Cheap stocks haven't been easy to find this year.

Every major stock index is trading near all-time highs, even as earnings have generally imploded during the pandemic. The price-to-earnings ratio for the S&P 500 has risen to more than 37 from just above 20 at the start of the year, and valuations are stretched in a number of other ways as well.

That may be doubly true for e-commerce stocks. Many online retailers and other stocks with exposure to e-commerce have skyrocketed this year, drawing a tailwind from the pandemic. However, while most e-commerce stocks have gotten pricier this year, there are still some bargains available on the market.

Keep reading to see why (NASDAQ:PRTS)Williams-Sonoma (NYSE:WSM), and (NASDAQ:JD) all look like steals in the e-commerce space today.

A person holding a smartphone ordering a pair of shoes.

Image source: Getty Images.

1. Disrupting the auto parts sector has finally gotten some investor attention after years of toiling in obscurity. The stock has jumped nearly 500% this year as sales have soared with the help of the pandemic, which has shifted retail demand from offline to online channels. 

In the third quarter, saw revenue jump 69% to $117.4 million as e-commerce sales more than doubled in the period. Additionally, gross profit more than doubled as the company benefited from favorable changes in product and channel mix, as well as efficiencies in its logistics operations.

You might think that after the stock's surge this year shares would be expensive, but the stock still looks cheap compared to most e-commerce stocks, trading at a price-to-sales ratio of just 1.4. By contrast, Amazon, the dominant e-commerce stock, trades at a P/S ratio of 4.8, and the stock is even cheaper than those of brick-and-mortar peers like Auto Zone and O'Reilly Automotive.

The company, which was formerly called U.S. Auto Parts, has been mostly ignored by investors as growth has historically been sluggish. But new management took over last year and accelerated the company's focus on e-commerce, made improvements to technology and other operations, and opened a new distribution center in Texas as part of an expansion that will add two more distribution centers, with a goal of achieving one-day delivery for 90% of the U.S. population.

Additionally, looks primed for continued growth in 2021 as the pandemic continues and car parts sales rise following the recession -- Americans will likely delay new car purchases, and spend money on repairs instead.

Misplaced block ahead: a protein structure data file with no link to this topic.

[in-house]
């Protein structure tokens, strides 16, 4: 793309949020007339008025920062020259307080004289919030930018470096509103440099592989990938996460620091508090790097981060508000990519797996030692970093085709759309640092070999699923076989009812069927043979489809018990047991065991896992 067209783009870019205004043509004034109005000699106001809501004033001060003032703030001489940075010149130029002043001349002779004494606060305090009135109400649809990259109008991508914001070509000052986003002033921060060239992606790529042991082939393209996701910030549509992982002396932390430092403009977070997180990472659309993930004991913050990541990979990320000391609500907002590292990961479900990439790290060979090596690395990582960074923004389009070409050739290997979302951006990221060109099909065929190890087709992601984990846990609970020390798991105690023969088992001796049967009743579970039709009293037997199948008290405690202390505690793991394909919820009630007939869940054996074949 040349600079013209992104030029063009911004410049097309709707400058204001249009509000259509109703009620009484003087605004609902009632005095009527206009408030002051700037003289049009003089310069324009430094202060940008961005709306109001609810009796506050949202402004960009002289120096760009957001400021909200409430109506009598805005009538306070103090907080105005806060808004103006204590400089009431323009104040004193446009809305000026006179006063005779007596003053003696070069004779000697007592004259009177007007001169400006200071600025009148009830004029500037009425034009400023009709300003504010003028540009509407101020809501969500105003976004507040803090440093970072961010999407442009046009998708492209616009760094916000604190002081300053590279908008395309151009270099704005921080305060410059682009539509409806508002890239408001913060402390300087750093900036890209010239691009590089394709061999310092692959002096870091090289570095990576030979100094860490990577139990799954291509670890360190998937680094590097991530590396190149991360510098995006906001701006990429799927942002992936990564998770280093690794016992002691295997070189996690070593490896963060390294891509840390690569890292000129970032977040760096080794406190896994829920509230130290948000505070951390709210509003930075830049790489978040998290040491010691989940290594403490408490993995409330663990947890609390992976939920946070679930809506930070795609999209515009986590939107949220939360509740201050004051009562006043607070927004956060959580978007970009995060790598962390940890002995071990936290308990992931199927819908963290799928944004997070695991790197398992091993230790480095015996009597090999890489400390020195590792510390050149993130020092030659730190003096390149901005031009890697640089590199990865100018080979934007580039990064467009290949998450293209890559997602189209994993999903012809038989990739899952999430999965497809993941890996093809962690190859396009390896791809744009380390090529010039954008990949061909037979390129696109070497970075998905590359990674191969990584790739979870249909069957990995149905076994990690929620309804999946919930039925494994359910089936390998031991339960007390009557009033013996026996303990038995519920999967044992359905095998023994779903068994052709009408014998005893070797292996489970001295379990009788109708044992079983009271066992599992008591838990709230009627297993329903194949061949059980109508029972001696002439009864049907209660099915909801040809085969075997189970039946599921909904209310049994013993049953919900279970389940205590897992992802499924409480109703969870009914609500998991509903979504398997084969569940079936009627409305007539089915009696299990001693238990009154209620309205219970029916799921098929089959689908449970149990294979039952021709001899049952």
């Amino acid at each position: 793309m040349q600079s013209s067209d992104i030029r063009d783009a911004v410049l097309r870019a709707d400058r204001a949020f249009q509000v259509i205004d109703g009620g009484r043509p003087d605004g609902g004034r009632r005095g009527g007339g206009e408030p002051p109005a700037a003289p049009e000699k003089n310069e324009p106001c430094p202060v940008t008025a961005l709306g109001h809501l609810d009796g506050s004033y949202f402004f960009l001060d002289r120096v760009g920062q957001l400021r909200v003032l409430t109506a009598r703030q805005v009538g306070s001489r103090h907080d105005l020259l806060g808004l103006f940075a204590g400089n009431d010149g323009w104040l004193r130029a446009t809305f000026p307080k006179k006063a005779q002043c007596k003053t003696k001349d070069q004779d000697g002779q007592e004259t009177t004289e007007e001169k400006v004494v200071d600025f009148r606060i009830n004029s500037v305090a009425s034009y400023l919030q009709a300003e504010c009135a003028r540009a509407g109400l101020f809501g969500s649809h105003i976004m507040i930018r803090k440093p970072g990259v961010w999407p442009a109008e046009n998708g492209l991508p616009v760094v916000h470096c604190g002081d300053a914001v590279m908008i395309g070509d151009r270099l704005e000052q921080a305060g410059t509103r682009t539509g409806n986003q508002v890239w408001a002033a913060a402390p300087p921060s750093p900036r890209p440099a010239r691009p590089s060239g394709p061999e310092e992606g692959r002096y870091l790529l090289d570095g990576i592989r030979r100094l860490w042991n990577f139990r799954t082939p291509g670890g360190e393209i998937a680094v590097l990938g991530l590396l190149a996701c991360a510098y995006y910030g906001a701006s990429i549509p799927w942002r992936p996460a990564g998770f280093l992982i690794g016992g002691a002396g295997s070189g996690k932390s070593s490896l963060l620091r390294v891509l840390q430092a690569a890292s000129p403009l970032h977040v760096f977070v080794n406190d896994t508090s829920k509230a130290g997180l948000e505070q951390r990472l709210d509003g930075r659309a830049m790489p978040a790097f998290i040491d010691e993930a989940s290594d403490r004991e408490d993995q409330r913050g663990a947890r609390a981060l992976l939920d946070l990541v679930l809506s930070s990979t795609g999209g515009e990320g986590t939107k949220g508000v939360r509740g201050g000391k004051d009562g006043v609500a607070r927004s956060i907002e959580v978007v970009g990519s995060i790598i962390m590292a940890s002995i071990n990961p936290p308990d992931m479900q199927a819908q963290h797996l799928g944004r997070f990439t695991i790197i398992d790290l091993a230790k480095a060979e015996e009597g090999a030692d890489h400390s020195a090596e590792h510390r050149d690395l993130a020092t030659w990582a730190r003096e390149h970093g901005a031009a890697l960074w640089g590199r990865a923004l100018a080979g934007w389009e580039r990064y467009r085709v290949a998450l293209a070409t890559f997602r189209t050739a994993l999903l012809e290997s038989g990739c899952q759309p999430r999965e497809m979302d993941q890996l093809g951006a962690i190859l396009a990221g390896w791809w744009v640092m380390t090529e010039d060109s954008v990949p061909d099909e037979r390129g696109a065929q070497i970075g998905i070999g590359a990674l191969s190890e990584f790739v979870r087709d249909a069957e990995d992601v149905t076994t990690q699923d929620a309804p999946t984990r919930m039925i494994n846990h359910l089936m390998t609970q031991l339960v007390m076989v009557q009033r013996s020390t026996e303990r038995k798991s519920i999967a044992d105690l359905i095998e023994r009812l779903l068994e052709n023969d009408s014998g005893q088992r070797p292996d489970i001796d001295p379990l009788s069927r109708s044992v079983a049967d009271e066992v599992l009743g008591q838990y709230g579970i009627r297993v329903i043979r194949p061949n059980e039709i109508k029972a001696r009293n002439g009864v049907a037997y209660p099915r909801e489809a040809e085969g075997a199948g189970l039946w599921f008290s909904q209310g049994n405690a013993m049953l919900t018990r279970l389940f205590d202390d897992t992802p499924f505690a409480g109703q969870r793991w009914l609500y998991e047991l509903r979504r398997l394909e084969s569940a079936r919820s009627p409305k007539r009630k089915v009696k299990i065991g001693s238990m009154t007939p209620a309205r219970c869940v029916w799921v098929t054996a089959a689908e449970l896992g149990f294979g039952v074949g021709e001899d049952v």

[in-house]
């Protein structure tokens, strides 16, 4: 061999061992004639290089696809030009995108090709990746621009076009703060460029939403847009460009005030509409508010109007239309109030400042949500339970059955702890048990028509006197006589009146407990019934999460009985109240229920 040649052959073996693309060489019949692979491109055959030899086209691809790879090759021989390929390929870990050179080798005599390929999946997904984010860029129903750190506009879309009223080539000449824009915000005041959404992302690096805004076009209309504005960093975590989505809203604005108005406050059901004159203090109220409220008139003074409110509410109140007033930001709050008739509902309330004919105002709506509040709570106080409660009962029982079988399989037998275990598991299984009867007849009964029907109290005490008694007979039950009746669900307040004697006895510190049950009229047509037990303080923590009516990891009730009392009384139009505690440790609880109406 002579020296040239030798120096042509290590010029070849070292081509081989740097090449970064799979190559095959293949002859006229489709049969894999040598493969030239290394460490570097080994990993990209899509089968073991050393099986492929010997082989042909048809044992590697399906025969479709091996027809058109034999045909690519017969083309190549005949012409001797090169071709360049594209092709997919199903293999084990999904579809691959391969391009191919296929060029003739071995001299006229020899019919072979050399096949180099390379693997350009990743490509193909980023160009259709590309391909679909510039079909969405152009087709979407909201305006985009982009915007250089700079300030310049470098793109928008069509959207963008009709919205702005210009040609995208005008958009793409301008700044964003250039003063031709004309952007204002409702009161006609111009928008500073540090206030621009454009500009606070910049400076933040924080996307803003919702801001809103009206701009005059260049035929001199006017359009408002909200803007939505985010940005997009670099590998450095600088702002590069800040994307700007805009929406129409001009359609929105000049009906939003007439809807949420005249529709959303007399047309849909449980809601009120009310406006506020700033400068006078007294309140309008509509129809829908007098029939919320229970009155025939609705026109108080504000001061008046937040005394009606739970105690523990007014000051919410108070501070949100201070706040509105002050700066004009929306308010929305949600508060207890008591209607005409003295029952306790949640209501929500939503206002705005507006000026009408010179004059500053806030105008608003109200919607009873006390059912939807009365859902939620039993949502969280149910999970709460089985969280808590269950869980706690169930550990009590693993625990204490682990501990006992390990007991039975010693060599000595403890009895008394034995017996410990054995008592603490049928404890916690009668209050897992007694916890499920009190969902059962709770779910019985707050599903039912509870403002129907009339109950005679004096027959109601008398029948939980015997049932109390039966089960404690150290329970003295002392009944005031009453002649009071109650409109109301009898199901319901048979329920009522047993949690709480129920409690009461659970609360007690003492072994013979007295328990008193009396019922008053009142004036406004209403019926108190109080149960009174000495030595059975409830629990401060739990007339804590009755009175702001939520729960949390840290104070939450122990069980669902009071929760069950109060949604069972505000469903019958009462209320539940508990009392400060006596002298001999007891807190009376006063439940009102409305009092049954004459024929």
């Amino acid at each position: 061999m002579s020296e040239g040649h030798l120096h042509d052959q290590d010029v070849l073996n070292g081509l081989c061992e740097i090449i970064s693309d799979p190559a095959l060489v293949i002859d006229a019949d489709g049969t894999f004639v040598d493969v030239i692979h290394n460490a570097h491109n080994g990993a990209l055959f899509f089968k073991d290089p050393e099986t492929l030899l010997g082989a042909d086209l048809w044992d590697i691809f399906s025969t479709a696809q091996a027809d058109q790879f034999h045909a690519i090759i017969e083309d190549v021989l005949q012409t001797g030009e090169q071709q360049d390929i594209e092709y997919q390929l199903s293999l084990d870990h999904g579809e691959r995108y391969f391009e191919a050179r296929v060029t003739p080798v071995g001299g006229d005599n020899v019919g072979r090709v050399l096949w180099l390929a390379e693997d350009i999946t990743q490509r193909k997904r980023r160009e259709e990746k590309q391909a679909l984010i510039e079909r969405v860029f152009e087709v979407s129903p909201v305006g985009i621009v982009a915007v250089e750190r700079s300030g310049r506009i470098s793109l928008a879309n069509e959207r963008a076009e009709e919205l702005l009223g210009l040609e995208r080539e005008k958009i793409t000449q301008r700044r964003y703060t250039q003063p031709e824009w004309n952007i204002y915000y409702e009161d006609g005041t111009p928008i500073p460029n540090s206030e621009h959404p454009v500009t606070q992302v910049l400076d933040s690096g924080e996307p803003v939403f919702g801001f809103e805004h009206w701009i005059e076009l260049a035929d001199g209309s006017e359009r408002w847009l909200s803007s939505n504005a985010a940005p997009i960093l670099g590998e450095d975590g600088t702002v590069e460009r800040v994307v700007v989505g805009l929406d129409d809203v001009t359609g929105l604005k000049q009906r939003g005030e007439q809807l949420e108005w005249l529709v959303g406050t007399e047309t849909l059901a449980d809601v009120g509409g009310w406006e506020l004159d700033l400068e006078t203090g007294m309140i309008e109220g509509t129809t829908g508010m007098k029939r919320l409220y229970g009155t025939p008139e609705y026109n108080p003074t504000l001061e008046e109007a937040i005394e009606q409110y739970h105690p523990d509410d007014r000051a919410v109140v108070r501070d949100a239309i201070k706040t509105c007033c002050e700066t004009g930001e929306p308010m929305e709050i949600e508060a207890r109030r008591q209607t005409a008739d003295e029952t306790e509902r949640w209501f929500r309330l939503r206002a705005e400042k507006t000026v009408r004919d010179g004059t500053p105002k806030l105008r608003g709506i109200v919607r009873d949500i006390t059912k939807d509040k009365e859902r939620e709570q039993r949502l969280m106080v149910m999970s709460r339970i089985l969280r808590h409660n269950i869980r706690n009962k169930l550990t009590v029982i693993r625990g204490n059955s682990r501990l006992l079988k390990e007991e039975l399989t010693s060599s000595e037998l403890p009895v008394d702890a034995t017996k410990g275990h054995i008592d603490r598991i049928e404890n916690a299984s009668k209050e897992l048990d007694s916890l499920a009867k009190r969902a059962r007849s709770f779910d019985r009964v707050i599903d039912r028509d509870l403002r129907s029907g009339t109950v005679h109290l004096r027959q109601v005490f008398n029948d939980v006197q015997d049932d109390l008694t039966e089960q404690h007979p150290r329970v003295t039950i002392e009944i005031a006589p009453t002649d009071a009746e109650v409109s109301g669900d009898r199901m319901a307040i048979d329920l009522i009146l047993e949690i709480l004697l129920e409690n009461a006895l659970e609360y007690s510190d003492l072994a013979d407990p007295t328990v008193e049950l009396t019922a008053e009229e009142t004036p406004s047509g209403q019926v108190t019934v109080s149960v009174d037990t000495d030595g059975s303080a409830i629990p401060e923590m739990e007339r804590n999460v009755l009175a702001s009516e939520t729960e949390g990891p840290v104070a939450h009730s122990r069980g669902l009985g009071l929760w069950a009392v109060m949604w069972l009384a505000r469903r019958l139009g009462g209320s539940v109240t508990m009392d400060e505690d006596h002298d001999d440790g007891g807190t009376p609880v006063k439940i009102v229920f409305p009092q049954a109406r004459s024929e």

2. Williams-Sonoma: A smart omnichannel option

In recent years, some of the fastest e-commerce growth has come from brick-and-mortar retailers as omnichannel execution has become increasingly important for physical retailers to succeed. And arguably no retailer has done a better job of this than Williams-Sonoma, the upscale home furnishings retailer that's excelled during the pandemic.

The retailer, which also owns West Elm and Pottery Barn, has delivered strong results this year, largely because of the strength of its online channel. Though store traffic has fallen, online sales have more than picked up the slack, and e-commerce made up nearly 70% of sales in the third quarter. Comparable sales in the period jumped 24%, driven by 49% e-commerce growth even as in-store sales were negative.

That strength and elevated demand helped drive Williams-Sonoma's adjusted earnings per share up from $1.02 to $2.56 in the third quarter. Despite that standout performance, Williams-Sonoma stock trades at a P/S ratio of 1.3. Compare that to online leader Wayfair's P/S ratio of 1.9, even though Williams-Sonoma is much more profitable than Wayfair. On a P/E basis, Williams-Sonoma trades at a multiple of just 15, while Wayfair's P/E is in the triple digits.

If you're looking for a highly profitable, bargain-priced e-commerce stock, Williams-Sonoma looks like a great choice. 

3. A Chinese juggernaut

Chinese stocks generally trade at a discount to their American counterparts. Investors are fearful of the whims of the ruling Chinese Communist Party -- which just announced an antitrust investigation into Alibaba -- as well as trade tensions between the U.S. and China, which recently led Congress to threaten to delist Chinese companies from U.S. exchanges if they didn't comply with U.S. accounting standards. 

However, that doesn't seem like an adequate reason for's current valuation. On a price-to-sales ratio basis, it's valued at just 1.3 and is trading at a P/E of 35 based on 2021 earnings estimates. is China's biggest direct online retailer, and it's establishing competitive advantages through an unrivaled logistics network that includes more than 500 warehouses and an autonomous vehicle rollout that recently began. The company also saw strong growth in areas like its online pharmacy and grocery delivery during the pandemic, which should have a long runway for growth given that those are huge markets. 

In its third quarter, revenue jumped 29% to $25.7 billion, and adjusted operating margin improved from 2.2% to 3%. As the company's business shifts to higher-margin services like logistics and its marketplace, and high-frequency purchases like groceries, margins should continue to move higher.

Even after the stock nearly doubled this year, it should have more gains in store.

This article represents the opinion of the writer, who may disagree with the “official” recommendation position of a Motley Fool premium advisory service. We’re motley! Questioning an investing thesis -- even one of our own -- helps us all think critically about investing and make decisions that help us become smarter, happier, and richer.